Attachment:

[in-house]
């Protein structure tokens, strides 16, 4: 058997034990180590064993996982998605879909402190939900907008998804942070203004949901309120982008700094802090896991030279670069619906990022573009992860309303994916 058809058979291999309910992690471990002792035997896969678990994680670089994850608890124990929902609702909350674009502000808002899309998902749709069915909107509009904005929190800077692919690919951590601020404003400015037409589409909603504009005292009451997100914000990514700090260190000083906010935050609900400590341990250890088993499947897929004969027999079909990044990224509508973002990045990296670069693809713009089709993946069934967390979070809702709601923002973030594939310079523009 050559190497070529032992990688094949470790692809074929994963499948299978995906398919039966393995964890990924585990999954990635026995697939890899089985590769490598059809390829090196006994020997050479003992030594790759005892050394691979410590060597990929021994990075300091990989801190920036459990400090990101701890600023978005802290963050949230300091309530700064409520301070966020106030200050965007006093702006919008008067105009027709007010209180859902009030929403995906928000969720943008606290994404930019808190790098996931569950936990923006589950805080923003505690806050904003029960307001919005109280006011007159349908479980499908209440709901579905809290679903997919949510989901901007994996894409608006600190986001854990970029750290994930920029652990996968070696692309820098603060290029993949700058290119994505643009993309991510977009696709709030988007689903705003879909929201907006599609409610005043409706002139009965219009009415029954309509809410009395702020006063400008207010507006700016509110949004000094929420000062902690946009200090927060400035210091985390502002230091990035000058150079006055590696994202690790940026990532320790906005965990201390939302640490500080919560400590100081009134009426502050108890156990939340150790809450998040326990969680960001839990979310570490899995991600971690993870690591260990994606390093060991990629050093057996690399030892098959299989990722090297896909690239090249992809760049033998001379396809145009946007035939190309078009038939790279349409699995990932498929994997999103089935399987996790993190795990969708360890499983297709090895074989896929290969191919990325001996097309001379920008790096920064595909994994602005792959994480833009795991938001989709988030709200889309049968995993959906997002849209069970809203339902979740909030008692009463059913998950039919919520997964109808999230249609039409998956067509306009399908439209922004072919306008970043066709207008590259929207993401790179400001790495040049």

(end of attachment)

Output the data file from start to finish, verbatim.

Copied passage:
[in-house]
């Protein structure tokens, strides 16, 4: 058997034990180590064993996982998605879909402190939900907008998804942070203004949901309120982008700094802090896991030279670069619906990022573009992860309303994916 058809058979291999309910992690471990002792035997896969678990994680670089994850608890124990929902609702909350674009502000808002899309998902749709069915909107509009904005929190800077692919690919951590601020404003400015037409589409909603504009005292009451997100914000990514700090260190000083906010935050609900400590341990250890088993499947897929004969027999079909990044990224509508973002990045990296670069693809713009089709993946069934967390979070809702709601923002973030594939310079523009 050559190497070529032992990688094949470790692809074929994963499948299978995906398919039966393995964890990924585990999954990635026995697939890899089985590769490598059809390829090196006994020997050479003992030594790759005892050394691979410590060597990929021994990075300091990989801190920036459990400090990101701890600023978005802290963050949230300091309530700064409520301070966020106030200050965007006093702006919008008067105009027709007010209180859902009030929403995906928000969720943008606290994404930019808190790098996931569950936990923006589950805080923003505690806050904003029960307001919005109280006011007159349908479980499908209440709901579905809290679903997919949510989901901007994996894409608006600190986001854990970029750290994930920029652990996968070696692309820098603060290029993949700058290119994505643009993309991510977009696709709030988007689903705003879909929201907006599609409610005043409706002139009965219009009415029954309509809410009395702020006063400008207010507006700016509110949004000094929420000062902690946009200090927060400035210091985390502002230091990035000058150079006055590696994202690790940026990532320790906005965990201390939302640490500080919560400590100081009134009426502050108890156990939340150790809450998040326990969680960001839990979310570490899995991600971690993870690591260990994606390093060991990629050093057996690399030892098959299989990722090297896909690239090249992809760049033998001379396809145009946007035939190309078009038939790279349409699995990932498929994997999103089935399987996790993190795990969708360890499983297709090895074989896929290969191919990325001996097309001379920008790096920064595909994994602005792959994480833009795991938001989709988030709200889309049968995993959906997002849209069970809203339902979740909030008692009463059913998950039919919520997964109808999230249609039409998956067509306009399908439209922004072919306008970043066709207008590259929207993401790179400001790495040049």